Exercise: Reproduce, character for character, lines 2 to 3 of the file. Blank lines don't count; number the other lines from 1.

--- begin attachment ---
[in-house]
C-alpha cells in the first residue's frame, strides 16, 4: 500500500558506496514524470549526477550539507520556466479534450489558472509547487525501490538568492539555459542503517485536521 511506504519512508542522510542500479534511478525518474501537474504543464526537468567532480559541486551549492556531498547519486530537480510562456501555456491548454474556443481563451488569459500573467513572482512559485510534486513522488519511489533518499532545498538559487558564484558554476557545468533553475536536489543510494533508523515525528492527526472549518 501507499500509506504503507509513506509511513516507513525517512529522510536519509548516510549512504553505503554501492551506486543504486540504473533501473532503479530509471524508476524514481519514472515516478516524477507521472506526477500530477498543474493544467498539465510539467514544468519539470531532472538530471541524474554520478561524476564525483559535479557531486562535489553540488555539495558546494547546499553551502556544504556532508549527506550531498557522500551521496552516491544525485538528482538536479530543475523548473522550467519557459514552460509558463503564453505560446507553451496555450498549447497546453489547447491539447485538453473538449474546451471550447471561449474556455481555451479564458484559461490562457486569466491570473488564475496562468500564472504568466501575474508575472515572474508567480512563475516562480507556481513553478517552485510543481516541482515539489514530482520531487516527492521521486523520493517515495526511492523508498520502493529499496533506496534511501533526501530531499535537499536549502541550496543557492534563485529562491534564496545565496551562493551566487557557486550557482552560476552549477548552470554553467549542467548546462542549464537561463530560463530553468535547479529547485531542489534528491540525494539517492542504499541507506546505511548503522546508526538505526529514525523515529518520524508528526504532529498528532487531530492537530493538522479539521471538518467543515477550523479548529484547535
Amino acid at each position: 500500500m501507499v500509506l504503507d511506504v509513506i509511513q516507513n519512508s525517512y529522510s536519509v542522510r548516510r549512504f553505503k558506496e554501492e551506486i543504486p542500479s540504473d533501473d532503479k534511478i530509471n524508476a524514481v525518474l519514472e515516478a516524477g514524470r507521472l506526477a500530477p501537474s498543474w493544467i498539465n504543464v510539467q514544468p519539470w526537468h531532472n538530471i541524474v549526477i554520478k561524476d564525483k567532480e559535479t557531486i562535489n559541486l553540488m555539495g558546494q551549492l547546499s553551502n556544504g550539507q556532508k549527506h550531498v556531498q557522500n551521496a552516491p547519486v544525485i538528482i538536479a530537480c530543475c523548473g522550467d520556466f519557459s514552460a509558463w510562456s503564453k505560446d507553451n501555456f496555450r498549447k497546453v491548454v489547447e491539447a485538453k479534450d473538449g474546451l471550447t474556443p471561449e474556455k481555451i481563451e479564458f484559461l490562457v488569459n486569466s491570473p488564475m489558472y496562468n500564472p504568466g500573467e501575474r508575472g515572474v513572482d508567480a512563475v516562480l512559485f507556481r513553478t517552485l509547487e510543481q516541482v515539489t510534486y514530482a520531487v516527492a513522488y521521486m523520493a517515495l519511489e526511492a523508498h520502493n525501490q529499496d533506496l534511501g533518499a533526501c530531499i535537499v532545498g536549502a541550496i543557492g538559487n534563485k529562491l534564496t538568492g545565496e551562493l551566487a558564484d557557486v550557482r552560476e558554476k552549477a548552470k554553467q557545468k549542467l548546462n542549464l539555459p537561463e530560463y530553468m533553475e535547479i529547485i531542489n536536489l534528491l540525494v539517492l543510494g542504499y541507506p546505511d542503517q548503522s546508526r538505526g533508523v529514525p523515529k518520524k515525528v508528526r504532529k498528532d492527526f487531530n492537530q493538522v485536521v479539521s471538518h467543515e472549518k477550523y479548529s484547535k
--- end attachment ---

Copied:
C-alpha cells in the first residue's frame, strides 16, 4: 500500500558506496514524470549526477550539507520556466479534450489558472509547487525501490538568492539555459542503517485536521 511506504519512508542522510542500479534511478525518474501537474504543464526537468567532480559541486551549492556531498547519486530537480510562456501555456491548454474556443481563451488569459500573467513572482512559485510534486513522488519511489533518499532545498538559487558564484558554476557545468533553475536536489543510494533508523515525528492527526472549518 501507499500509506504503507509513506509511513516507513525517512529522510536519509548516510549512504553505503554501492551506486543504486540504473533501473532503479530509471524508476524514481519514472515516478516524477507521472506526477500530477498543474493544467498539465510539467514544468519539470531532472538530471541524474554520478561524476564525483559535479557531486562535489553540488555539495558546494547546499553551502556544504556532508549527506550531498557522500551521496552516491544525485538528482538536479530543475523548473522550467519557459514552460509558463503564453505560446507553451496555450498549447497546453489547447491539447485538453473538449474546451471550447471561449474556455481555451479564458484559461490562457486569466491570473488564475496562468500564472504568466501575474508575472515572474508567480512563475516562480507556481513553478517552485510543481516541482515539489514530482520531487516527492521521486523520493517515495526511492523508498520502493529499496533506496534511501533526501530531499535537499536549502541550496543557492534563485529562491534564496545565496551562493551566487557557486550557482552560476552549477548552470554553467549542467548546462542549464537561463530560463530553468535547479529547485531542489534528491540525494539517492542504499541507506546505511548503522546508526538505526529514525523515529518520524508528526504532529498528532487531530492537530493538522479539521471538518467543515477550523479548529484547535
Amino acid at each position: 500500500m501507499v500509506l504503507d511506504v509513506i509511513q516507513n519512508s525517512y529522510s536519509v542522510r548516510r549512504f553505503k558506496e554501492e551506486i543504486p542500479s540504473d533501473d532503479k534511478i530509471n524508476a524514481v525518474l519514472e515516478a516524477g514524470r507521472l506526477a500530477p501537474s498543474w493544467i498539465n504543464v510539467q514544468p519539470w526537468h531532472n538530471i541524474v549526477i554520478k561524476d564525483k567532480e559535479t557531486i562535489n559541486l553540488m555539495g558546494q551549492l547546499s553551502n556544504g550539507q556532508k549527506h550531498v556531498q557522500n551521496a552516491p547519486v544525485i538528482i538536479a530537480c530543475c523548473g522550467d520556466f519557459s514552460a509558463w510562456s503564453k505560446d507553451n501555456f496555450r498549447k497546453v491548454v489547447e491539447a485538453k479534450d473538449g474546451l471550447t474556443p471561449e474556455k481555451i481563451e479564458f484559461l490562457v488569459n486569466s491570473p488564475m489558472y496562468n500564472p504568466g500573467e501575474r508575472g515572474v513572482d508567480a512563475v516562480l512559485f507556481r513553478t517552485l509547487e510543481q516541482v515539489t510534486y514530482a520531487v516527492a513522488y521521486m523520493a517515495l519511489e526511492a523508498h520502493n525501490q529499496d533506496l534511501g533518499a533526501c530531499i535537499v532545498g536549502a541550496i543557492g538559487n534563485k529562491l534564496t538568492g545565496e551562493l551566487a558564484d557557486v550557482r552560476e558554476k552549477a548552470k554553467q557545468k549542467l548546462n542549464l539555459p537561463e530560463y530553468m533553475e535547479i529547485i531542489n536536489l534528491l540525494v539517492l543510494g542504499y541507506p546505511d542503517q548503522s546508526r538505526g533508523v529514525p523515529k518520524k515525528v508528526r504532529k498528532d492527526f487531530n492537530q493538522v485536521v479539521s471538518h467543515e472549518k477550523y479548529s484547535k